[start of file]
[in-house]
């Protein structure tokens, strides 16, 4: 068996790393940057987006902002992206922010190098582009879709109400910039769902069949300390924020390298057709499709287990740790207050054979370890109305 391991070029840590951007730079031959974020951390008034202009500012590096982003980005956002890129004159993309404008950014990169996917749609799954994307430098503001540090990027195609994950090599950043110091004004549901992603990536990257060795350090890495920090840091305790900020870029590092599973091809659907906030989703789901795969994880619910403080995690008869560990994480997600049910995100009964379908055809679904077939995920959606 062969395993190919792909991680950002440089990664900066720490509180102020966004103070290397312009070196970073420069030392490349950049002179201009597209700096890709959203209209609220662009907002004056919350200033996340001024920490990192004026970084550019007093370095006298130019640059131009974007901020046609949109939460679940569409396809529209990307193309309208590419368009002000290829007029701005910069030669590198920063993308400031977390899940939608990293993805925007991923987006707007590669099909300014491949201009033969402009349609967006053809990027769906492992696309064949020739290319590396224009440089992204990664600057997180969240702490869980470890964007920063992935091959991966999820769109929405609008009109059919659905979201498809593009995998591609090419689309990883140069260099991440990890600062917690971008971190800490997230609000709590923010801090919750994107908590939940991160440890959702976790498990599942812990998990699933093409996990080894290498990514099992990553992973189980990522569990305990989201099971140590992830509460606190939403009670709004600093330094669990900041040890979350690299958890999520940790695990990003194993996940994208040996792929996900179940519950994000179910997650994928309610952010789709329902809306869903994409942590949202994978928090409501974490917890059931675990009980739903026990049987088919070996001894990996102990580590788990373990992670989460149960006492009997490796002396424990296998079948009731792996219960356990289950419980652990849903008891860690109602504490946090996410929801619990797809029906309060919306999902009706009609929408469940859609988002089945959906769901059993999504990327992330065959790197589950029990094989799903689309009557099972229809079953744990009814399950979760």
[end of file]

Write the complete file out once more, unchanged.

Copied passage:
[in-house]
């Protein structure tokens, strides 16, 4: 068996790393940057987006902002992206922010190098582009879709109400910039769902069949300390924020390298057709499709287990740790207050054979370890109305 391991070029840590951007730079031959974020951390008034202009500012590096982003980005956002890129004159993309404008950014990169996917749609799954994307430098503001540090990027195609994950090599950043110091004004549901992603990536990257060795350090890495920090840091305790900020870029590092599973091809659907906030989703789901795969994880619910403080995690008869560990994480997600049910995100009964379908055809679904077939995920959606 062969395993190919792909991680950002440089990664900066720490509180102020966004103070290397312009070196970073420069030392490349950049002179201009597209700096890709959203209209609220662009907002004056919350200033996340001024920490990192004026970084550019007093370095006298130019640059131009974007901020046609949109939460679940569409396809529209990307193309309208590419368009002000290829007029701005910069030669590198920063993308400031977390899940939608990293993805925007991923987006707007590669099909300014491949201009033969402009349609967006053809990027769906492992696309064949020739290319590396224009440089992204990664600057997180969240702490869980470890964007920063992935091959991966999820769109929405609008009109059919659905979201498809593009995998591609090419689309990883140069260099991440990890600062917690971008971190800490997230609000709590923010801090919750994107908590939940991160440890959702976790498990599942812990998990699933093409996990080894290498990514099992990553992973189980990522569990305990989201099971140590992830509460606190939403009670709004600093330094669990900041040890979350690299958890999520940790695990990003194993996940994208040996792929996900179940519950994000179910997650994928309610952010789709329902809306869903994409942590949202994978928090409501974490917890059931675990009980739903026990049987088919070996001894990996102990580590788990373990992670989460149960006492009997490796002396424990296998079948009731792996219960356990289950419980652990849903008891860690109602504490946090996410929801619990797809029906309060919306999902009706009609929408469940859609988002089945959906769901059993999504990327992330065959790197589950029990094989799903689309009557099972229809079953744990009814399950979760």